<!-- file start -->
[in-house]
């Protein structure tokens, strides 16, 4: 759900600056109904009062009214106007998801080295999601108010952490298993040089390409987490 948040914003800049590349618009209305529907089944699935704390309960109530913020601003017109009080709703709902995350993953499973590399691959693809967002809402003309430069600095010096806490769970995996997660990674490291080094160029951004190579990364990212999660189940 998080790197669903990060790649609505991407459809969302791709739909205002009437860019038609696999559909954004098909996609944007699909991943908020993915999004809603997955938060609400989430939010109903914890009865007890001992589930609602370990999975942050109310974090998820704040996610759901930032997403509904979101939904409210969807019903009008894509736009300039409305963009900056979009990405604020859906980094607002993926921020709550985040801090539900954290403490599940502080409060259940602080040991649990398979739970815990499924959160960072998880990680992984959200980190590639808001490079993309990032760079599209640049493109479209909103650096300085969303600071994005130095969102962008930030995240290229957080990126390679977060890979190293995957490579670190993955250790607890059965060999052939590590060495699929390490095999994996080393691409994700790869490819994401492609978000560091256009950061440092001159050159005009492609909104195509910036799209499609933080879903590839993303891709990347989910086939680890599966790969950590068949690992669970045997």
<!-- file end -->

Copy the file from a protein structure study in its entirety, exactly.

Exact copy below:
[in-house]
């Protein structure tokens, strides 16, 4: 759900600056109904009062009214106007998801080295999601108010952490298993040089390409987490 948040914003800049590349618009209305529907089944699935704390309960109530913020601003017109009080709703709902995350993953499973590399691959693809967002809402003309430069600095010096806490769970995996997660990674490291080094160029951004190579990364990212999660189940 998080790197669903990060790649609505991407459809969302791709739909205002009437860019038609696999559909954004098909996609944007699909991943908020993915999004809603997955938060609400989430939010109903914890009865007890001992589930609602370990999975942050109310974090998820704040996610759901930032997403509904979101939904409210969807019903009008894509736009300039409305963009900056979009990405604020859906980094607002993926921020709550985040801090539900954290403490599940502080409060259940602080040991649990398979739970815990499924959160960072998880990680992984959200980190590639808001490079993309990032760079599209640049493109479209909103650096300085969303600071994005130095969102962008930030995240290229957080990126390679977060890979190293995957490579670190993955250790607890059965060999052939590590060495699929390490095999994996080393691409994700790869490819994401492609978000560091256009950061440092001159050159005009492609909104195509910036799209499609933080879903590839993303891709990347989910086939680890599966790969950590068949690992669970045997």